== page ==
Thank you. I managed to get it to work in the end, but not using the proposed method.
Firstly, appending the sys.path with an existing installed version of numpy on my computer didn’t work, I think because of the difference in the versions of python 3.7 on my computer and python 3.6 that NAP uses (I got a verbose numpy error basically saying that I’m importing numpy from the wrong python install).
Secondly, this solution will only make the library accessible on my current machine where this library installed on this hardcoded path, which means that the python scripts will break when we distribute our software to other users and other machines.
I figured I had to install numpy from within the python build in NAP. I did this in the following way:
Inside the /thirdparty/python/bin folder in the NAP directory, I executed this command to install pip:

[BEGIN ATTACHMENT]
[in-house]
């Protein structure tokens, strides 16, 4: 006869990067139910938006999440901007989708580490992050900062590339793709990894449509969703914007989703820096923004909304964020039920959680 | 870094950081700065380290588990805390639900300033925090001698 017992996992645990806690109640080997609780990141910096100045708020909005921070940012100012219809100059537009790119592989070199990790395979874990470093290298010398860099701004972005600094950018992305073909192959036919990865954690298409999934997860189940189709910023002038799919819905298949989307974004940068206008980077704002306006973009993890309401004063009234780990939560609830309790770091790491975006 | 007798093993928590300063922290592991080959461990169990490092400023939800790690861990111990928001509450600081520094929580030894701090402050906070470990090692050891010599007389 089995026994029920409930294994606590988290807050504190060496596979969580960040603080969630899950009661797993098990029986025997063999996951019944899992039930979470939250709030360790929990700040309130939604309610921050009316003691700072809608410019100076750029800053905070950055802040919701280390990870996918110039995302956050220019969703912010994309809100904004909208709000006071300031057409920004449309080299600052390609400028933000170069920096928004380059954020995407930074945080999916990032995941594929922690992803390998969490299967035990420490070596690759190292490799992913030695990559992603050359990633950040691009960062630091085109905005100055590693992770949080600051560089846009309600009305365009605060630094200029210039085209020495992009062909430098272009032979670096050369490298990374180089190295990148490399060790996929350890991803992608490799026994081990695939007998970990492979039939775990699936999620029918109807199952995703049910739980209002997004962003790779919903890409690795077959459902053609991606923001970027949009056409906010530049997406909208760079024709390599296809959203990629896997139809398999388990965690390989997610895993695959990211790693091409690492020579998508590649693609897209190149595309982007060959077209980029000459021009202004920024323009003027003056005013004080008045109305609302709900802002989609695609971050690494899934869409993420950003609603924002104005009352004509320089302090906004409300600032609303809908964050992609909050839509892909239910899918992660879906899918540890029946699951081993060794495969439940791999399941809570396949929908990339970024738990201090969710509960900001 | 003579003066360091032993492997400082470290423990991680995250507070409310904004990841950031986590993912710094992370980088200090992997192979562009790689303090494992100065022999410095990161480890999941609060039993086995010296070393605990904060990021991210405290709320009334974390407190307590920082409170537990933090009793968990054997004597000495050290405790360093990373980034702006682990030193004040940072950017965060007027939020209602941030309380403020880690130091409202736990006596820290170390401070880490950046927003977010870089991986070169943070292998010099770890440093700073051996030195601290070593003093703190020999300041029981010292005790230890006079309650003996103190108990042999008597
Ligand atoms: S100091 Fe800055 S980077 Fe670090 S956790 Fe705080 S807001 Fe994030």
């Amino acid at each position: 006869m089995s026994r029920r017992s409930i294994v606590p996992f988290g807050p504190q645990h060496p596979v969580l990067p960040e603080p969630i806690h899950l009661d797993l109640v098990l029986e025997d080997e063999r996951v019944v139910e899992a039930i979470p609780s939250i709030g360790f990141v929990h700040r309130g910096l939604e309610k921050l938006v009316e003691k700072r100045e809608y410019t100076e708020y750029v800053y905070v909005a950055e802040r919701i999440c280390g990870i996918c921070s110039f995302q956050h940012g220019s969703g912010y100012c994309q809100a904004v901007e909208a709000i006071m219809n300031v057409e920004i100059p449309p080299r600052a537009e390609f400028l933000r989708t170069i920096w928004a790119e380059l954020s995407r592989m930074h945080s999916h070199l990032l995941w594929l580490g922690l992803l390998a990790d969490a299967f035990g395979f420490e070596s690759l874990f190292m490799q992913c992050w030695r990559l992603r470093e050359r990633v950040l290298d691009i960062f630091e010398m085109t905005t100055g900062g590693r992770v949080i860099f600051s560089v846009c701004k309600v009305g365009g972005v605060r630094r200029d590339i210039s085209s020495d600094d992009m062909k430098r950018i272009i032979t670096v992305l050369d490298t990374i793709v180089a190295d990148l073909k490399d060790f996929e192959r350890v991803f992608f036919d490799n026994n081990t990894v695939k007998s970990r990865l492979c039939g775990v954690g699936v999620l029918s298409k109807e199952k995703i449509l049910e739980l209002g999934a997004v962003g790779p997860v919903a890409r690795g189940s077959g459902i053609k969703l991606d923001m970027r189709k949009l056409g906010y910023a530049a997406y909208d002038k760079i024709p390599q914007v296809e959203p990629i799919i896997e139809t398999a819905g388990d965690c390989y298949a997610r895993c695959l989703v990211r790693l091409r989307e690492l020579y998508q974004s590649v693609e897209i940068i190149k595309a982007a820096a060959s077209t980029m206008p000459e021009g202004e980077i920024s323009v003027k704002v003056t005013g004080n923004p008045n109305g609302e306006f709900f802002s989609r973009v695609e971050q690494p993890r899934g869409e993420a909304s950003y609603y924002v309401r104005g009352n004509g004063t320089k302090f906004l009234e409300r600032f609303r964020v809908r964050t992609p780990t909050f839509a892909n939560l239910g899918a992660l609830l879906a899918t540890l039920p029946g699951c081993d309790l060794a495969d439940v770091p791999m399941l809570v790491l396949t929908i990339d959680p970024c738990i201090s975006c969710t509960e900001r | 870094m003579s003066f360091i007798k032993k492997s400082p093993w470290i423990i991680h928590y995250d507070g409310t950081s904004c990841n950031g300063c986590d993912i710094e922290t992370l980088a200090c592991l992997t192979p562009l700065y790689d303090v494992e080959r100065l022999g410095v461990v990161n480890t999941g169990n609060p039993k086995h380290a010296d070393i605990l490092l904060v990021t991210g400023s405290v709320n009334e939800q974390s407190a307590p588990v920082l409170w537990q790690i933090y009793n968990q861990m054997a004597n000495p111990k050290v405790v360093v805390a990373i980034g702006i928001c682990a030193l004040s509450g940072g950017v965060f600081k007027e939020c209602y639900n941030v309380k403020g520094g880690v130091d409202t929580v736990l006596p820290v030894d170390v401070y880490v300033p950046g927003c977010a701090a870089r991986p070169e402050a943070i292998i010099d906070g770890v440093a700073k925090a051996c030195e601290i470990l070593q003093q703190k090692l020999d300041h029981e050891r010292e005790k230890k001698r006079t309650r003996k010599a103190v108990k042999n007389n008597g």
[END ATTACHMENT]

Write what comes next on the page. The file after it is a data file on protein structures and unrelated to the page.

wget -qO- https://bootstrap.pypa.io/get-pip.py | sudo ./python3.6
And then I installed numpy from within the local python build, into the local directory, like this:
sudo ./python3 -m pip install --target “…/lib/python3.6/site-packages” numpy
And now numpy can be imported within any python script in our project, and is included in the packages of our software.
What do you think of this method?
For future users that want to achieve the same, maybe it would be useful to have a simple NAP command that installs a python module for you in this manner. Would this be possible?